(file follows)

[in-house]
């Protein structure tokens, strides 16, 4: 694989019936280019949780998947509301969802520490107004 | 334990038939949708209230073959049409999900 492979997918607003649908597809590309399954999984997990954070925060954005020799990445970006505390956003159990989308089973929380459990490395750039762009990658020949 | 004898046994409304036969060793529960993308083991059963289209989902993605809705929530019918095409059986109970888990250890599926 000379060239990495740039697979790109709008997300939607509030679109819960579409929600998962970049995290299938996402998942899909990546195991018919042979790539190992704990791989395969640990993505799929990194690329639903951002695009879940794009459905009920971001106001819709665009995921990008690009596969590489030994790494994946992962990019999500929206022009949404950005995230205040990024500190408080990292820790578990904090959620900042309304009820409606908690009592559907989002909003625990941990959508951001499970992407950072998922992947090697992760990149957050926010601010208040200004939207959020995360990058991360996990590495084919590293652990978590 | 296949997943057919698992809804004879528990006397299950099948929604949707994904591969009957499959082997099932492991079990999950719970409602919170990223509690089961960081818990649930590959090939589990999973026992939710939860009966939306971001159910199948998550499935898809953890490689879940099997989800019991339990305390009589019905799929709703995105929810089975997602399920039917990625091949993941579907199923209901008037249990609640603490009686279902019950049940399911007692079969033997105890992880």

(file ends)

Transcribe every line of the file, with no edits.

[in-house]
């Protein structure tokens, strides 16, 4: 694989019936280019949780998947509301969802520490107004 | 334990038939949708209230073959049409999900 492979997918607003649908597809590309399954999984997990954070925060954005020799990445970006505390956003159990989308089973929380459990490395750039762009990658020949 | 004898046994409304036969060793529960993308083991059963289209989902993605809705929530019918095409059986109970888990250890599926 000379060239990495740039697979790109709008997300939607509030679109819960579409929600998962970049995290299938996402998942899909990546195991018919042979790539190992704990791989395969640990993505799929990194690329639903951002695009879940794009459905009920971001106001819709665009995921990008690009596969590489030994790494994946992962990019999500929206022009949404950005995230205040990024500190408080990292820790578990904090959620900042309304009820409606908690009592559907989002909003625990941990959508951001499970992407950072998922992947090697992760990149957050926010601010208040200004939207959020995360990058991360996990590495084919590293652990978590 | 296949997943057919698992809804004879528990006397299950099948929604949707994904591969009957499959082997099932492991079990999950719970409602919170990223509690089961960081818990649930590959090939589990999973026992939710939860009966939306971001159910199948998550499935898809953890490689879940099997989800019991339990305390009589019905799929709703995105929810089975997602399920039917990625091949993941579907199923209901008037249990609640603490009686279902019950049940399911007692079969033997105890992880």